No Mirrors Please

I am not ready to look into the mirror. That I know for sure. There is nothing else I know for sure. I wish I could say I did or that I was coming close to knowing, but it seems my ability to have my feet planted firmly on the ground is far in the distance. Maybe like objects in the mirror it is actually closer. But it does not feel that way. Too many memories cloud the future. So I am writing about the past so it stays there, in the past, not gone but a memory. If I can keep the past as memories maybe the future will be closer or at least the present.

While in the emergency room one time with my husband one time, I got up to use the rest room. While washing my hands I glanced up and saw my reflection. I looked terrible. It was as if a stranger were reflecting back at me. I glanced again, horror! It was the same if not worse than the first glance. Not that I cared what others thought, but it did cross my mind that others were seeing me like this. I did not want that but soon realized I had no control over it. I wanted the control to change how I looked and appeared to others. I wanted to be able to hold my head high as though everything was under control. But it was not.

I always brought a laptop and kindle to the emergency room or the hospital room. I always posted where I was. This was a signal to those who know myself and my husband well. If I updated my status to being at the hospital, it meant he was sick, but all was under control. If I tagged my husband as being with me, it was a signal that all was not okay, that my husband was not doing well. Arriving back from the rest room, my husband was asleep, most likely from medications. I took out my laptop. I posted we were in the ER. Then I put a comment, which I normally do not. I posted that I looked like crap and if anyone took a picture of me I would tackle them and break their camera or phone. On Facebook, this was met with humor from my friends. Some commenting that I would not only tackle and break camera, but probably break the person’s neck. There were many comments like that. Apparently everyone seemed to know I looked terrible and I was ready to do battle with anyone brave enough to take my picture. Some liked the post, which I thought was strange. Were they happy I looked like crap? More than likely they were just acknowledging they saw the post.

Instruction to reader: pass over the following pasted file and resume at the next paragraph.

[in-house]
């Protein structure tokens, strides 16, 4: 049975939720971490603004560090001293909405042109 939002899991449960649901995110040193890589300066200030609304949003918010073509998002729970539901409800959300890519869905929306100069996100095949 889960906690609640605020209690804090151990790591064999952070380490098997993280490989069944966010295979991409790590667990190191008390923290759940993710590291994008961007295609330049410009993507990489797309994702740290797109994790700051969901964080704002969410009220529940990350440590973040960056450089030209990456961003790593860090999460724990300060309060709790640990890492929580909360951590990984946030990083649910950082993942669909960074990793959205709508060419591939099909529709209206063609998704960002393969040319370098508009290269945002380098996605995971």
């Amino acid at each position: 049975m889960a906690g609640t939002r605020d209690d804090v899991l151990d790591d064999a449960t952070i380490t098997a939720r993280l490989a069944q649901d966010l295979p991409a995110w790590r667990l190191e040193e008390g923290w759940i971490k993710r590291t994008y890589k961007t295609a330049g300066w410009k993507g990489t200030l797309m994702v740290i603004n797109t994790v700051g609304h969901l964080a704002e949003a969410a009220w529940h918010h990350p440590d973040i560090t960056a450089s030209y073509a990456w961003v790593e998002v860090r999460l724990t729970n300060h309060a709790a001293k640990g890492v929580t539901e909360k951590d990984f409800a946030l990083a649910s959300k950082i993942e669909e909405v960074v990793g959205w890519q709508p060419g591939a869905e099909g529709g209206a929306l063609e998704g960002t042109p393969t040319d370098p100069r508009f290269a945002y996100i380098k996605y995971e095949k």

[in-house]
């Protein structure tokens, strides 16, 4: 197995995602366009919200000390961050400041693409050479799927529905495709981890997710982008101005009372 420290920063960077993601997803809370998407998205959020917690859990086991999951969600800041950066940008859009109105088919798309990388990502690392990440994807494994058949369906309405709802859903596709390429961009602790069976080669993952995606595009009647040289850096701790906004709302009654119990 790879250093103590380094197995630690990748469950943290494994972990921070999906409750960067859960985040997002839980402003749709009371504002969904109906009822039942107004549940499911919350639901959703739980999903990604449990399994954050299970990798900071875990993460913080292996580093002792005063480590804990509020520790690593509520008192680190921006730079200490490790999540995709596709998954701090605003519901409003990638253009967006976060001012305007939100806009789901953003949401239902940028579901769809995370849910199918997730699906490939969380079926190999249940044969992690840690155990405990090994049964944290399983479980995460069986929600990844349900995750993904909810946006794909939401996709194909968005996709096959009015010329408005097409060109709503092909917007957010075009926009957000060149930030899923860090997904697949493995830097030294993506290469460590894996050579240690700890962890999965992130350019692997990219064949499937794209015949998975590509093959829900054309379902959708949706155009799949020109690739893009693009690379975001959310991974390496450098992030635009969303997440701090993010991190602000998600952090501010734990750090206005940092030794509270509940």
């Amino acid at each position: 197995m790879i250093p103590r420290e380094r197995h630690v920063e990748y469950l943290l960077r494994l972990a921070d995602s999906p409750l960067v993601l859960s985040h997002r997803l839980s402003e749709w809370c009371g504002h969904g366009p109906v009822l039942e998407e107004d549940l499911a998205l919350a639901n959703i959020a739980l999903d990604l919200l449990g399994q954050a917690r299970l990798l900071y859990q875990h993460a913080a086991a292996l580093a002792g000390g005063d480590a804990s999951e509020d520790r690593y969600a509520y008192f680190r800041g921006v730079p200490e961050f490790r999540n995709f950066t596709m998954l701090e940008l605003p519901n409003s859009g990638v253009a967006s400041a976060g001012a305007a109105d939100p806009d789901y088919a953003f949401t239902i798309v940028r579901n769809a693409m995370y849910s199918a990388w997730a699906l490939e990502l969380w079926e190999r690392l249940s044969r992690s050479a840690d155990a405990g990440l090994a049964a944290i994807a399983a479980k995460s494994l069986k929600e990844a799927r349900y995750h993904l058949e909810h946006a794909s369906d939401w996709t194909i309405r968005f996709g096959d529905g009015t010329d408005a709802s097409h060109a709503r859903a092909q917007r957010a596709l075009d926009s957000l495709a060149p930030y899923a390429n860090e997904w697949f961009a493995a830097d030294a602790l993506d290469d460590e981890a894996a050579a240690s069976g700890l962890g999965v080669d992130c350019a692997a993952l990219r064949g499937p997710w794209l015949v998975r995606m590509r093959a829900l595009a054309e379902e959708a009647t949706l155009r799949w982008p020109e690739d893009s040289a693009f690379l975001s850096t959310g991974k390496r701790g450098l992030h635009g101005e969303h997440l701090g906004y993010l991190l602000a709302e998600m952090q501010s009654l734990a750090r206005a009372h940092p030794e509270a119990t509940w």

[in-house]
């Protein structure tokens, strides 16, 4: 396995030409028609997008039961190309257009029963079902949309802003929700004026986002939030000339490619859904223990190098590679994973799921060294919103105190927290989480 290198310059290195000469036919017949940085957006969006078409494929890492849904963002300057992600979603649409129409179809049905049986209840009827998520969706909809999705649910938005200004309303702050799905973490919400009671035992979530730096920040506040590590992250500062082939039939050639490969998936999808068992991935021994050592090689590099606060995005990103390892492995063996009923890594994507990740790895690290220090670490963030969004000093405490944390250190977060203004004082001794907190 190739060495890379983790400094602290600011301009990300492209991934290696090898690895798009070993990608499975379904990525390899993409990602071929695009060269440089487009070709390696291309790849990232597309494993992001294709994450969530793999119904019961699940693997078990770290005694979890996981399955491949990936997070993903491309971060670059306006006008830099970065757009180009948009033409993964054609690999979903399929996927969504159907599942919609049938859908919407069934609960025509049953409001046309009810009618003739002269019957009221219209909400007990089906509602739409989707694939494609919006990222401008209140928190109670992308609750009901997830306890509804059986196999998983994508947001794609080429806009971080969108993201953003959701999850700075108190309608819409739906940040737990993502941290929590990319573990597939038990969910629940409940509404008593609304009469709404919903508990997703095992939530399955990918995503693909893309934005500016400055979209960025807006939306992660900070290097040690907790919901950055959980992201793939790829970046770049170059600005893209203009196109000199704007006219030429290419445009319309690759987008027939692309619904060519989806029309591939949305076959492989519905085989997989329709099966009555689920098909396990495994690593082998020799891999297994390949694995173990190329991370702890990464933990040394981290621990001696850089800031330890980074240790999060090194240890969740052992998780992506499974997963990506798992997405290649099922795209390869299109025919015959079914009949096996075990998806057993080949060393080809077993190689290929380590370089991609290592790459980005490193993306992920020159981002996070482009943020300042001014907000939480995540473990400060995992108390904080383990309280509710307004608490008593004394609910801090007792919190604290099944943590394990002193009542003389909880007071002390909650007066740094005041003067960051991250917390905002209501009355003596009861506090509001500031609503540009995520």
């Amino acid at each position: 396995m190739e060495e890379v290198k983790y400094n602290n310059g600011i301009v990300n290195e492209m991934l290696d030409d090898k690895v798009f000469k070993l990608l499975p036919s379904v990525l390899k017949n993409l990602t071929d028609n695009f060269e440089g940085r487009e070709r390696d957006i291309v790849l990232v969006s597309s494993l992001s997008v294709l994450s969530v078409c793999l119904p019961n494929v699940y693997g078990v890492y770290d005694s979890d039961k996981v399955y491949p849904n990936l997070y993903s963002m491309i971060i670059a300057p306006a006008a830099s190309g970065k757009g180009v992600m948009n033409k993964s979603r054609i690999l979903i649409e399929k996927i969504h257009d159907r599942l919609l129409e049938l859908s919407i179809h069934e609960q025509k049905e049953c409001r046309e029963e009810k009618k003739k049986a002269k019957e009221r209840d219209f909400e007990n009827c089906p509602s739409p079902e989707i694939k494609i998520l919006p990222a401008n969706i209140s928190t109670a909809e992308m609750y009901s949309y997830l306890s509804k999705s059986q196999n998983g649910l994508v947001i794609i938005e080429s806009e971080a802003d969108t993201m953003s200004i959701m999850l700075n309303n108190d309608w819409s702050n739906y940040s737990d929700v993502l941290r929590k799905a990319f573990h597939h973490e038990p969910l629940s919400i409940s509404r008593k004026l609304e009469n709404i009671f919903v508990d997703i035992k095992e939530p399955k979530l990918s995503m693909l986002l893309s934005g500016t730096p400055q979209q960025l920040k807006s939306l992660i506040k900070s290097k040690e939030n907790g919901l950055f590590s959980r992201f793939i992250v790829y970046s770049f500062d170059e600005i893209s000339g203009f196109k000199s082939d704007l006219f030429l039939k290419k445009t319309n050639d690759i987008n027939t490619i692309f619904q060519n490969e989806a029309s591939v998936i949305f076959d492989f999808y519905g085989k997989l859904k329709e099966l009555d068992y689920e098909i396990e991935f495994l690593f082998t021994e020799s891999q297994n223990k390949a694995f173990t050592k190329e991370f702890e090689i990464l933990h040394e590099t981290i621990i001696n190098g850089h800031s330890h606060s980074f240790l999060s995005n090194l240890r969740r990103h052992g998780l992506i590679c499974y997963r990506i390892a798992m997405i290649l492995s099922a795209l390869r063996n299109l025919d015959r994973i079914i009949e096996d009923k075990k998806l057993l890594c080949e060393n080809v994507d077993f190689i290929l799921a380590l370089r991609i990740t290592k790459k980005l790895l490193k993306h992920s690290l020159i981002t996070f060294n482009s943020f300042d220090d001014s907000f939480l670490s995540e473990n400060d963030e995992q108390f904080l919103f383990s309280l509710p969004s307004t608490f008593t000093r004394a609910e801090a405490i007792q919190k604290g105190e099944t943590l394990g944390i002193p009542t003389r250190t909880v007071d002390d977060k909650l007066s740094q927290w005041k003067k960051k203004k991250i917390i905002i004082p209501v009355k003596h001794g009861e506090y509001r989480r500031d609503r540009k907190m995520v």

Facebook and Twitter became my friends at the hospital. They also became my friends at home. That may sound strange. I was with my husband who was my best friend. I had become friends and was with the nurses and doctors. I have family and friends. But, for some reason, turning on the computer and communicating on Facebook or Twitter, without really telling anyone what was wrong, helped me to deal. I was going to say escape. But there was no escaping. It was a way to skirt the real issues that were happening, not hide or avoid, but put them to the side. On these social media sites I could be my former self. I did not have to tell anyone how my life had become. I could joke with others as though all was right in the world. I could feel normal. All the while, my world was spinning out of control. But no one could see that through the computer.